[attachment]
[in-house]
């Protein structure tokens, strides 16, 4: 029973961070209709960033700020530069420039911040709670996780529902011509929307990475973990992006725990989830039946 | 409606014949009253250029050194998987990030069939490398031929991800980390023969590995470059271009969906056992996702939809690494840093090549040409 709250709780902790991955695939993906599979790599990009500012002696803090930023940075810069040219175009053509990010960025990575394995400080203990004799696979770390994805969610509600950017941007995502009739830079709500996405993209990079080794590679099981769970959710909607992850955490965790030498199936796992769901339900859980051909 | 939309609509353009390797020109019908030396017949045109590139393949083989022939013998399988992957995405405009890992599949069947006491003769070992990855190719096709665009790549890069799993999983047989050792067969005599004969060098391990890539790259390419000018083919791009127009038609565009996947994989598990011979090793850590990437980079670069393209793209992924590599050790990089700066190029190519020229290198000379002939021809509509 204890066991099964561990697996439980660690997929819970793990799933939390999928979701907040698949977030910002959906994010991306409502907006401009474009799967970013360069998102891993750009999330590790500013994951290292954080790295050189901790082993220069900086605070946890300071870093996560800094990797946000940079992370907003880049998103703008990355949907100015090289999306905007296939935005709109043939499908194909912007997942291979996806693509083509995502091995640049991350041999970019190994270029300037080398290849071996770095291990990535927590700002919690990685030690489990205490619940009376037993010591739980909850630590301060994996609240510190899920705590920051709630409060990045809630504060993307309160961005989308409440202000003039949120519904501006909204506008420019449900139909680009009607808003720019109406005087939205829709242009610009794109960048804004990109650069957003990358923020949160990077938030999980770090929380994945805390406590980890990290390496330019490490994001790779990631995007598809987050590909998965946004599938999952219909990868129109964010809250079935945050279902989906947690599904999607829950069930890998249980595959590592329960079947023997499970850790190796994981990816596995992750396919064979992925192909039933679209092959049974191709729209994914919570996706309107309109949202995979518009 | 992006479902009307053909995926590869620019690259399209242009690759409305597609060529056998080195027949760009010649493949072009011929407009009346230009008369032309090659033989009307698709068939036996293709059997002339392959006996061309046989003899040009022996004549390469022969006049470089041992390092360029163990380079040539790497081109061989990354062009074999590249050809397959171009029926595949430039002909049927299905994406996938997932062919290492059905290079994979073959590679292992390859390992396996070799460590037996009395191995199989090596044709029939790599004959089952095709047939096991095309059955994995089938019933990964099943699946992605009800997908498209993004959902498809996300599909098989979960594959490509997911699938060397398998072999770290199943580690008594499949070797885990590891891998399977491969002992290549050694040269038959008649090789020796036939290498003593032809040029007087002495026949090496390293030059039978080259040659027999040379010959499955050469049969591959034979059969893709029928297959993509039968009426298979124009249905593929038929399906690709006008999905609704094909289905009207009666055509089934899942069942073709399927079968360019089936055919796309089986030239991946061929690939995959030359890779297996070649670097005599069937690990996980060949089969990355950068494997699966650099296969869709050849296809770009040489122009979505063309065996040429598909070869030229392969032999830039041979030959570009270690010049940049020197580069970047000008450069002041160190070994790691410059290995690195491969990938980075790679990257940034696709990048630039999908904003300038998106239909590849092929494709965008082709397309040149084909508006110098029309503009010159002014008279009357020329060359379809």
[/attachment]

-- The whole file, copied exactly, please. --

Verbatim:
[in-house]
């Protein structure tokens, strides 16, 4: 029973961070209709960033700020530069420039911040709670996780529902011509929307990475973990992006725990989830039946 | 409606014949009253250029050194998987990030069939490398031929991800980390023969590995470059271009969906056992996702939809690494840093090549040409 709250709780902790991955695939993906599979790599990009500012002696803090930023940075810069040219175009053509990010960025990575394995400080203990004799696979770390994805969610509600950017941007995502009739830079709500996405993209990079080794590679099981769970959710909607992850955490965790030498199936796992769901339900859980051909 | 939309609509353009390797020109019908030396017949045109590139393949083989022939013998399988992957995405405009890992599949069947006491003769070992990855190719096709665009790549890069799993999983047989050792067969005599004969060098391990890539790259390419000018083919791009127009038609565009996947994989598990011979090793850590990437980079670069393209793209992924590599050790990089700066190029190519020229290198000379002939021809509509 204890066991099964561990697996439980660690997929819970793990799933939390999928979701907040698949977030910002959906994010991306409502907006401009474009799967970013360069998102891993750009999330590790500013994951290292954080790295050189901790082993220069900086605070946890300071870093996560800094990797946000940079992370907003880049998103703008990355949907100015090289999306905007296939935005709109043939499908194909912007997942291979996806693509083509995502091995640049991350041999970019190994270029300037080398290849071996770095291990990535927590700002919690990685030690489990205490619940009376037993010591739980909850630590301060994996609240510190899920705590920051709630409060990045809630504060993307309160961005989308409440202000003039949120519904501006909204506008420019449900139909680009009607808003720019109406005087939205829709242009610009794109960048804004990109650069957003990358923020949160990077938030999980770090929380994945805390406590980890990290390496330019490490994001790779990631995007598809987050590909998965946004599938999952219909990868129109964010809250079935945050279902989906947690599904999607829950069930890998249980595959590592329960079947023997499970850790190796994981990816596995992750396919064979992925192909039933679209092959049974191709729209994914919570996706309107309109949202995979518009 | 992006479902009307053909995926590869620019690259399209242009690759409305597609060529056998080195027949760009010649493949072009011929407009009346230009008369032309090659033989009307698709068939036996293709059997002339392959006996061309046989003899040009022996004549390469022969006049470089041992390092360029163990380079040539790497081109061989990354062009074999590249050809397959171009029926595949430039002909049927299905994406996938997932062919290492059905290079994979073959590679292992390859390992396996070799460590037996009395191995199989090596044709029939790599004959089952095709047939096991095309059955994995089938019933990964099943699946992605009800997908498209993004959902498809996300599909098989979960594959490509997911699938060397398998072999770290199943580690008594499949070797885990590891891998399977491969002992290549050694040269038959008649090789020796036939290498003593032809040029007087002495026949090496390293030059039978080259040659027999040379010959499955050469049969591959034979059969893709029928297959993509039968009426298979124009249905593929038929399906690709006008999905609704094909289905009207009666055509089934899942069942073709399927079968360019089936055919796309089986030239991946061929690939995959030359890779297996070649670097005599069937690990996980060949089969990355950068494997699966650099296969869709050849296809770009040489122009979505063309065996040429598909070869030229392969032999830039041979030959570009270690010049940049020197580069970047000008450069002041160190070994790691410059290995690195491969990938980075790679990257940034696709990048630039999908904003300038998106239909590849092929494709965008082709397309040149084909508006110098029309503009010159002014008279009357020329060359379809």